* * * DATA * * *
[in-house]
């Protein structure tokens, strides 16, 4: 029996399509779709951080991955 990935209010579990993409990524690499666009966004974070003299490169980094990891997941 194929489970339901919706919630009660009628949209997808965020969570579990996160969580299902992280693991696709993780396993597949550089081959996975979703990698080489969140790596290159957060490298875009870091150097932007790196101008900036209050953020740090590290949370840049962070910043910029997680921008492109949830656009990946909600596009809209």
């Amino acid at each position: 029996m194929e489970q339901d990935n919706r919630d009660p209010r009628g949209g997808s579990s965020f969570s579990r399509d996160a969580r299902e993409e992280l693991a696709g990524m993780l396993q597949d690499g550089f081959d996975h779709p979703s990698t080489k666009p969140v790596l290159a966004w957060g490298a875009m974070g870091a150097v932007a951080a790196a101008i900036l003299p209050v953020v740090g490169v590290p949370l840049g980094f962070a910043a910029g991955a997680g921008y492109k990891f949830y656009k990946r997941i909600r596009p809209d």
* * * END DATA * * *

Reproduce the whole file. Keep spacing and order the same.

[in-house]
């Protein structure tokens, strides 16, 4: 029996399509779709951080991955 990935209010579990993409990524690499666009966004974070003299490169980094990891997941 194929489970339901919706919630009660009628949209997808965020969570579990996160969580299902992280693991696709993780396993597949550089081959996975979703990698080489969140790596290159957060490298875009870091150097932007790196101008900036209050953020740090590290949370840049962070910043910029997680921008492109949830656009990946909600596009809209």
């Amino acid at each position: 029996m194929e489970q339901d990935n919706r919630d009660p209010r009628g949209g997808s579990s965020f969570s579990r399509d996160a969580r299902e993409e992280l693991a696709g990524m993780l396993q597949d690499g550089f081959d996975h779709p979703s990698t080489k666009p969140v790596l290159a966004w957060g490298a875009m974070g870091a150097v932007a951080a790196a101008i900036l003299p209050v953020v740090g490169v590290p949370l840049g980094f962070a910043a910029g991955a997680g921008y492109k990891f949830y656009k990946r997941i909600r596009p809209d």